No across-the-board cuts planned, officials say - NewsOn6.com - Tulsa, OK - News, Weather, Video and Sports - KOTV.com |

No across-the-board cuts planned, officials say

Updated:
OKLAHOMA CITY (AP) _ Gov. Brad Henry's proposed budget will not include across-the-board cuts, state budget officials say.

``We went through the process of zero-based budgeting as much as possible,'' said Scott Meacham, director of the Office of State Finance. ``We've tried to identify what each agency needed to be effective. That's more rational than an across-the-board six and a half percent cut.''

Henry was to present his budget and priorities to the Legislature in his first State of the State speech Monday.

The Democratic governor, who took office Jan. 13, has been silent about specifics of his budget proposal.

``My staff has told me that I shouldn't give away any details of the speech in advance because people may not show up to listen to me,'' Henry said. ``Seriously, I plan to provide Oklahomans with an honest appraisal of where Oklahoma stands and what it must do to succeed in the future.''

Meacham said the budget will reflect the priorities Henry has laid out during his first few weeks in office. Education and health care will be held ``as harmless as we can,'' Meacham said.

Henry said he is studying each agency budget ``with a fine-tooth comb to uncover inefficiencies.''

Officials declined to say where cuts or increases will be made.

``Whenever you have a cut in government spending, it is going to create some pain for both employees and those who receive services,'' Meacham said. ``Our goal is to try to do this as effectively as possible.''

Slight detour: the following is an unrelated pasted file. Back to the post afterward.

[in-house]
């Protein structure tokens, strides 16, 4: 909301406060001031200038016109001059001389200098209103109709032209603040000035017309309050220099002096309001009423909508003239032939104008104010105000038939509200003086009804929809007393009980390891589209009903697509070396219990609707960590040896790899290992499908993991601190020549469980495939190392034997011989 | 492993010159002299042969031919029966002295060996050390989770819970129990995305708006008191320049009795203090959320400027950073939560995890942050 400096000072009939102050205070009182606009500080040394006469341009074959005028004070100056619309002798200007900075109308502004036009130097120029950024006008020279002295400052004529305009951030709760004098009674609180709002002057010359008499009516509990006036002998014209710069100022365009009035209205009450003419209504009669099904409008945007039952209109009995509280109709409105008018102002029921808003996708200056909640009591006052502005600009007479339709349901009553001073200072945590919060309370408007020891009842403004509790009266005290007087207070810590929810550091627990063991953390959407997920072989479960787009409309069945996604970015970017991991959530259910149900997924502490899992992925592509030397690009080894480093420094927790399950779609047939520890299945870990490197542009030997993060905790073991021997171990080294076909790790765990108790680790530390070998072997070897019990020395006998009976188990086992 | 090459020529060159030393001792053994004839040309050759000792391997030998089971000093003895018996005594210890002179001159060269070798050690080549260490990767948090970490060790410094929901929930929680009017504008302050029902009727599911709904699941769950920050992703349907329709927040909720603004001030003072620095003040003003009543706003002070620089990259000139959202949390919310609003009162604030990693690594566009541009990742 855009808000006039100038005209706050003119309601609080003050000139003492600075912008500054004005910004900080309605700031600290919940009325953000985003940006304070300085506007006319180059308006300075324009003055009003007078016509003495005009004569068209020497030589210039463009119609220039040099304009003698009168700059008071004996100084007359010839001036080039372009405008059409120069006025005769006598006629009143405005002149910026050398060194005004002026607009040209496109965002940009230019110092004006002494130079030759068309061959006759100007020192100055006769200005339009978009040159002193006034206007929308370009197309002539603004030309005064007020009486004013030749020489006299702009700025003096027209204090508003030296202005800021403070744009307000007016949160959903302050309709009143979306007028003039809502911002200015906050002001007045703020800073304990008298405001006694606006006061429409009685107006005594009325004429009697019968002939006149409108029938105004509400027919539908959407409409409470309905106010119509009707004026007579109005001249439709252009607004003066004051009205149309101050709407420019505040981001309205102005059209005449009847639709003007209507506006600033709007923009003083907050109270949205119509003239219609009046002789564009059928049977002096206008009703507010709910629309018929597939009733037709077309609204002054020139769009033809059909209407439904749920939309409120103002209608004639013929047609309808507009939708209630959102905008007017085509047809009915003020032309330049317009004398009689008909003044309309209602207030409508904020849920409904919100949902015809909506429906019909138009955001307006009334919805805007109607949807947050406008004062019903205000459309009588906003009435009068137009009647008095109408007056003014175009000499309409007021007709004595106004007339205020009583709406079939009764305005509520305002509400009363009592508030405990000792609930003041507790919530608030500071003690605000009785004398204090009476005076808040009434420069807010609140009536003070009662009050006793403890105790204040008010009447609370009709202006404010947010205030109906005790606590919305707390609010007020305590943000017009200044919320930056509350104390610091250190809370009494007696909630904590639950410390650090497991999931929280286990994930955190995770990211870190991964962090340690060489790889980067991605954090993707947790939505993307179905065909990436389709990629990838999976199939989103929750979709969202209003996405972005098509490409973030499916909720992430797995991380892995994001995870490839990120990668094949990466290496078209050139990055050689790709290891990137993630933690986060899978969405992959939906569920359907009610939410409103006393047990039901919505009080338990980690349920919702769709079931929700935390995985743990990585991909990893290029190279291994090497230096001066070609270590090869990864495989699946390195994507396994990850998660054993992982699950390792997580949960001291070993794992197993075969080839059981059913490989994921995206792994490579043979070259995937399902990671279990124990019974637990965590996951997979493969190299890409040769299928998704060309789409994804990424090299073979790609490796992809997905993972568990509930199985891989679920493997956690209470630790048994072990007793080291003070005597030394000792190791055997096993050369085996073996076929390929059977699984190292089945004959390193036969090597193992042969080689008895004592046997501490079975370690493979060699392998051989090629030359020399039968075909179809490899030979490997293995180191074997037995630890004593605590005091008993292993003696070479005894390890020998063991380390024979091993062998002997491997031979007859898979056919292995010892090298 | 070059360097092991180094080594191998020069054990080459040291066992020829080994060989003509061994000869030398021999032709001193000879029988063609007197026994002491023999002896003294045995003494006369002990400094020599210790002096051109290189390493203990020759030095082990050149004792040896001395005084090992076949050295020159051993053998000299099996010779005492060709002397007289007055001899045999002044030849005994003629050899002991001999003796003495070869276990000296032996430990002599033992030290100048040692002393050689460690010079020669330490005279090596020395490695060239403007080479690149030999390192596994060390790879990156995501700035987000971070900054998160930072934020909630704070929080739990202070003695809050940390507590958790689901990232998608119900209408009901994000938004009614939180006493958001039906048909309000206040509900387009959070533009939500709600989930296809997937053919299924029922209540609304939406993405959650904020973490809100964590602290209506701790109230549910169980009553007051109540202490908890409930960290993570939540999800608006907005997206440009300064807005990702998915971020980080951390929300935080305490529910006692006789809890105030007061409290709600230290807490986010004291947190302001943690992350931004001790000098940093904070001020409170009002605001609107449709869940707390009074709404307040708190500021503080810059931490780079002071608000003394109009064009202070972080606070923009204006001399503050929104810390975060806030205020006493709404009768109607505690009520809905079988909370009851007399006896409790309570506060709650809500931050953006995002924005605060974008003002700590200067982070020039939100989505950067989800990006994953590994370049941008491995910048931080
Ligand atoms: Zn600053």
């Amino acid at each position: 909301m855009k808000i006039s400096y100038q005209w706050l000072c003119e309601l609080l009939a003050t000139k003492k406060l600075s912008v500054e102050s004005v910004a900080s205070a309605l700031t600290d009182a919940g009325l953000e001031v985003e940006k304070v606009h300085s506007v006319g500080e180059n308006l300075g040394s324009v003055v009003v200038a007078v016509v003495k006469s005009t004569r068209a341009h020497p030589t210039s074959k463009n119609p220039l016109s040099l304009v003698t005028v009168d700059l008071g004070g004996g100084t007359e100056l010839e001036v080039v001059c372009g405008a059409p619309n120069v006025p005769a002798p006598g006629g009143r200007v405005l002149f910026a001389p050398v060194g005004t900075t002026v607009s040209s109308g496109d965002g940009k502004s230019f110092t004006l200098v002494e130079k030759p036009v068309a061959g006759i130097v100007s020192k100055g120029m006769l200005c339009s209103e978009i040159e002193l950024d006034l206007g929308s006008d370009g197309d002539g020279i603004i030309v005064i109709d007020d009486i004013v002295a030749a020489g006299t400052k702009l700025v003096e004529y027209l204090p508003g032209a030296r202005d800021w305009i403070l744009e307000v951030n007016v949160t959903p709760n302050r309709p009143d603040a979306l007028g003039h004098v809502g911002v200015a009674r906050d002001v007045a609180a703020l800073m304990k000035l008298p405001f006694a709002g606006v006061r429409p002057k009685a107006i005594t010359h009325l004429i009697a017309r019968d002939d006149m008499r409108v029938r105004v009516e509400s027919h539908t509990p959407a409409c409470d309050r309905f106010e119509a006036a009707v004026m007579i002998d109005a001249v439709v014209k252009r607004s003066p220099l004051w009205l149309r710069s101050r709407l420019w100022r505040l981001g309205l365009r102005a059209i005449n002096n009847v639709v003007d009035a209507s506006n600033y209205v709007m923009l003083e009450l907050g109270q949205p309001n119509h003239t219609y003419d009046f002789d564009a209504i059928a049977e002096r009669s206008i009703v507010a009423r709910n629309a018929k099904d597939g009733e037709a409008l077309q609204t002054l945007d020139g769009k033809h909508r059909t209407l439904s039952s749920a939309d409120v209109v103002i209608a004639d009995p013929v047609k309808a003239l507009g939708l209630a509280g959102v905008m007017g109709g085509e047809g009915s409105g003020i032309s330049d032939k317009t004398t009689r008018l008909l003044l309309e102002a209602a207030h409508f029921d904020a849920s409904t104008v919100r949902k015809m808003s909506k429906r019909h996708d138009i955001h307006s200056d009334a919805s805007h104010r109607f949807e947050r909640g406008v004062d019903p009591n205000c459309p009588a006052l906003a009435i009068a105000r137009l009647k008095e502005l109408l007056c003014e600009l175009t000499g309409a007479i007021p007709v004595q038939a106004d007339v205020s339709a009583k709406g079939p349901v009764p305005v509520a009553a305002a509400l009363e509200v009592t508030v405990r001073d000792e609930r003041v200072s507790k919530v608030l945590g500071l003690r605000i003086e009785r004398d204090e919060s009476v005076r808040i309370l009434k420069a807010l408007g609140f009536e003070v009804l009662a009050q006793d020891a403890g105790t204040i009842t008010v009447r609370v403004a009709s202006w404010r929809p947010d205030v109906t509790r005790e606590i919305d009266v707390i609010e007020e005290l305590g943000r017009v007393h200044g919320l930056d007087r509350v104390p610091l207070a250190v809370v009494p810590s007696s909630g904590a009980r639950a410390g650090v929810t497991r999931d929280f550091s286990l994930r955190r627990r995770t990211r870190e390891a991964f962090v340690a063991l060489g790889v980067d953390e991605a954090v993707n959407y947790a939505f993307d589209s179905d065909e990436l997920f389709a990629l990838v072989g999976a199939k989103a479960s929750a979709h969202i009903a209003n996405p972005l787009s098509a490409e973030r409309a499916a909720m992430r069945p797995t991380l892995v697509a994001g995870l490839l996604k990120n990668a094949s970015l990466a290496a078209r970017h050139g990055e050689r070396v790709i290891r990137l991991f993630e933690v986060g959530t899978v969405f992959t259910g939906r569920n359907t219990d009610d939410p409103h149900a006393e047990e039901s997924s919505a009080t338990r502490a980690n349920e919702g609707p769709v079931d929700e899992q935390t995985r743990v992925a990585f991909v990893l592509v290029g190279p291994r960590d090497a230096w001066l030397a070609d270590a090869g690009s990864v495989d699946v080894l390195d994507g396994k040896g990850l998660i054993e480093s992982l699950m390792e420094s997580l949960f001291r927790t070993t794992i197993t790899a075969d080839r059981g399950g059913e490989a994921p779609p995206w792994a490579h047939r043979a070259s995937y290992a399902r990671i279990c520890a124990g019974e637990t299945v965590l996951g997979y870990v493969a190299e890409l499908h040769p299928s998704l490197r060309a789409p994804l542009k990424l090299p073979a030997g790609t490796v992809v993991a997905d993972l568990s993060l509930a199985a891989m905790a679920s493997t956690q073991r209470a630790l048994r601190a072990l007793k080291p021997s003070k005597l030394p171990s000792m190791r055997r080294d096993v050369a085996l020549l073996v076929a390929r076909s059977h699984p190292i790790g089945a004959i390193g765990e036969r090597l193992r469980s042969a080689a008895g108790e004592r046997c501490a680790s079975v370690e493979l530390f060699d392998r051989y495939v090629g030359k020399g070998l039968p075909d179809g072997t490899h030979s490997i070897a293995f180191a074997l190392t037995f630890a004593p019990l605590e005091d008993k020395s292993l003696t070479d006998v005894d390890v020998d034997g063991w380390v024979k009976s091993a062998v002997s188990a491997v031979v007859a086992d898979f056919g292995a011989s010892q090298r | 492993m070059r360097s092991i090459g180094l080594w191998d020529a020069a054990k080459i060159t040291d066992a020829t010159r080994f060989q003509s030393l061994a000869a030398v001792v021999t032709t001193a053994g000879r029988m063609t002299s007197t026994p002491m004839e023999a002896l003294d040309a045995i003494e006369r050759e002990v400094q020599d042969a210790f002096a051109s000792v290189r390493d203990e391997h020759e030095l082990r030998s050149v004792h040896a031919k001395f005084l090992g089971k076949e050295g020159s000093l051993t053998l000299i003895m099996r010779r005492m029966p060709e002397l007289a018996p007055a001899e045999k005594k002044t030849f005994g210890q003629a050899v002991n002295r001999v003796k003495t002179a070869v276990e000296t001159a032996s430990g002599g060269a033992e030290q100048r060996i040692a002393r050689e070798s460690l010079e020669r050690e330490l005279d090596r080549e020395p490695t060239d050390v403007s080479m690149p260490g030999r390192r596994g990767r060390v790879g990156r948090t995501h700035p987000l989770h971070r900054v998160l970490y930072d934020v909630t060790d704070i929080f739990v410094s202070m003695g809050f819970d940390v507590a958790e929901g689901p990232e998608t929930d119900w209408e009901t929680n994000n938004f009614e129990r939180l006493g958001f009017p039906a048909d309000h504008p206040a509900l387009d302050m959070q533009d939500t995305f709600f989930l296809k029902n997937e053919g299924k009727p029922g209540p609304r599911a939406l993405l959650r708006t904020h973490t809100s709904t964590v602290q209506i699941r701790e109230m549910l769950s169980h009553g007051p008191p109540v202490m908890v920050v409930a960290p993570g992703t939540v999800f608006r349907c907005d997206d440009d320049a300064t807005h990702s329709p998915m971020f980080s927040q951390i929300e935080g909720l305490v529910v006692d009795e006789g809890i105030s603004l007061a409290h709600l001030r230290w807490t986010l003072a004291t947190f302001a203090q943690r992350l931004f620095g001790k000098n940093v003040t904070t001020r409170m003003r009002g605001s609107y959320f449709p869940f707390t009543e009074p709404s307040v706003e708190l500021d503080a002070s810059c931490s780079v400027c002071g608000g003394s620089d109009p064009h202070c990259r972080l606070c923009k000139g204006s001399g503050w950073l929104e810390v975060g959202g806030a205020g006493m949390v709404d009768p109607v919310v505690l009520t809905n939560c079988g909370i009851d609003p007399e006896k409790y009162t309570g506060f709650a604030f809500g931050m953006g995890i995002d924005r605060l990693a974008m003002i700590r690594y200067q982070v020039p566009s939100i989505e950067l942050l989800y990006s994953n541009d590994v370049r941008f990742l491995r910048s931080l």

He noted that the governor's budget is simply a proposal. The budget goes through the Legislature, and the final document could be much different than the budget Henry submits.

In mid-February, the Board of Equalization is expected to certify a final estimate for the fiscal 2004 budget, which begins July 1.

Oklahoma is in the worst budget crisis in state history. The Legislature will have approximately $600 million less to appropriate this year than in February 2002.

Despite the shortfall, Henry was upbeat in his inaugural speech and said he would approach Thursday's speech in the same way.

Henry, who has continually talked about bipartisanship, said he wants people to put aside differences and work together through the budget crisis.
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